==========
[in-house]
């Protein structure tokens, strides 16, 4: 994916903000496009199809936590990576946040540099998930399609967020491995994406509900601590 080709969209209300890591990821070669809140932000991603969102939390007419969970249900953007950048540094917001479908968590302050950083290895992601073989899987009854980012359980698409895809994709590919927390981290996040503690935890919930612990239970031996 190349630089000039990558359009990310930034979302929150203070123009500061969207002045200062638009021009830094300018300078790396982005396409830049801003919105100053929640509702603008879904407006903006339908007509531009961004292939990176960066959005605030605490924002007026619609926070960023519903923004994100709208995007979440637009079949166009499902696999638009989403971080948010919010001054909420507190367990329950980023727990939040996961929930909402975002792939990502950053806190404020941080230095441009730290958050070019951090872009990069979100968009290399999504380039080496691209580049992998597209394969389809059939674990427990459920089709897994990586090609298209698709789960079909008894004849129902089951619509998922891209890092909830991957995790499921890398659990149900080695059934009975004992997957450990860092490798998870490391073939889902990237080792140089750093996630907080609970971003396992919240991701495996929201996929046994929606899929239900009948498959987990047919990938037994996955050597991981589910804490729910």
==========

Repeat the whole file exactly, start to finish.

[in-house]
């Protein structure tokens, strides 16, 4: 994916903000496009199809936590990576946040540099998930399609967020491995994406509900601590 080709969209209300890591990821070669809140932000991603969102939390007419969970249900953007950048540094917001479908968590302050950083290895992601073989899987009854980012359980698409895809994709590919927390981290996040503690935890919930612990239970031996 190349630089000039990558359009990310930034979302929150203070123009500061969207002045200062638009021009830094300018300078790396982005396409830049801003919105100053929640509702603008879904407006903006339908007509531009961004292939990176960066959005605030605490924002007026619609926070960023519903923004994100709208995007979440637009079949166009499902696999638009989403971080948010919010001054909420507190367990329950980023727990939040996961929930909402975002792939990502950053806190404020941080230095441009730290958050070019951090872009990069979100968009290399999504380039080496691209580049992998597209394969389809059939674990427990459920089709897994990586090609298209698709789960079909008894004849129902089951619509998922891209890092909830991957995790499921890398659990149900080695059934009975004992997957450990860092490798998870490391073939889902990237080792140089750093996630907080609970971003396992919240991701495996929201996929046994929606899929239900009948498959987990047919990938037994996955050597991981589910804490729910």